Q: Will only a written statement hold up in the preliminary hearing if the alleged victim doesn't show up?
A: The alleged victim almost never testifies at a Preliminary Hearing. The district attorney almost always calls one maybe two witnesses, usually the Detective who filed the case and one of the original responding police officers. The testimony consists primarily of a review of the investigation and the statements of witnesses. The rules of evidence are greatly relaxed and hearsay testimony is permitted.
To answer your question - a written statement of the alleged victim is admissible at a "prelim"- but not at trial. The witness is required to testify at trial.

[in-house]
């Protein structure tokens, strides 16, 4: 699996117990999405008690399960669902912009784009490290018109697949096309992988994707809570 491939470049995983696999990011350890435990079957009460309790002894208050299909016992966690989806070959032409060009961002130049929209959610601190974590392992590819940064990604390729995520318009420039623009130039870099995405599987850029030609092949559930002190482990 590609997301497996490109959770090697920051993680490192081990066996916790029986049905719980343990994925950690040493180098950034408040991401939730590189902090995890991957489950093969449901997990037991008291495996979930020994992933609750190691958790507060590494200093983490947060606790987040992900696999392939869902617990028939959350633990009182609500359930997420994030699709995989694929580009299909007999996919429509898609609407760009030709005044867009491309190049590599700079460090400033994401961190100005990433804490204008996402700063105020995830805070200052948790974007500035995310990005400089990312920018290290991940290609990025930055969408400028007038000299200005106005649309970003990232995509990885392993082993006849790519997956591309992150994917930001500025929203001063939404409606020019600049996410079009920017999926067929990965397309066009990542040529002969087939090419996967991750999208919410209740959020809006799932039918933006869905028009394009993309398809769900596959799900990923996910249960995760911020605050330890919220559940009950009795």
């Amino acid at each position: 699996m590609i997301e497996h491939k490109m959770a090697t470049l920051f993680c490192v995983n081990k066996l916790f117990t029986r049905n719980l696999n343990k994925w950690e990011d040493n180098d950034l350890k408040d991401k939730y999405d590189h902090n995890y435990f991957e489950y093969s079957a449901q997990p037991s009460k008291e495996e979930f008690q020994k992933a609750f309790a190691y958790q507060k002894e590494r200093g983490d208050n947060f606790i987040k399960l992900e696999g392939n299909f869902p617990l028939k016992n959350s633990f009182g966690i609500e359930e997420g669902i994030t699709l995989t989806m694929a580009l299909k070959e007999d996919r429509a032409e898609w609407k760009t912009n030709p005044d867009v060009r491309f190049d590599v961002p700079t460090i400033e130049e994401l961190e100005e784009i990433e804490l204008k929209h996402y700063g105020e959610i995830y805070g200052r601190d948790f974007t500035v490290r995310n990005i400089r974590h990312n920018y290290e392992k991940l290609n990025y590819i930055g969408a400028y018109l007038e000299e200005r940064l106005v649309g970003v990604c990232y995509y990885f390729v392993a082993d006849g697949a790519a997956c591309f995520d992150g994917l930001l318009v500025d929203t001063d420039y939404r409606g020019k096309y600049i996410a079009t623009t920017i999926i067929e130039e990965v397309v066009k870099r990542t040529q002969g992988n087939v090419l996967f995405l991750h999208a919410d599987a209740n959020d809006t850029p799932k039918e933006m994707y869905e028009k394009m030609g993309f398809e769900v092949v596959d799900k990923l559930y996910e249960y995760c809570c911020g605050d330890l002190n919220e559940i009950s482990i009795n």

Here is an article that may help.
A: A victim does not have to physically appear at the Preliminary Hearing stage. At this stage, the Court is merely screening for probable cause and the higher courts have systematically held that, for this reason, hearsay is admissible. That means both that the written statement is admissible and that the arresting officer and/or main detective can simply state what was noted by the AV or in the statement without any evidence issues.
This assessment is very different for trial, as you can imagine, where hearsay is not admissible AND the victim must be present. But that is something that only holds true at the much later and final stage of the criminal case process.
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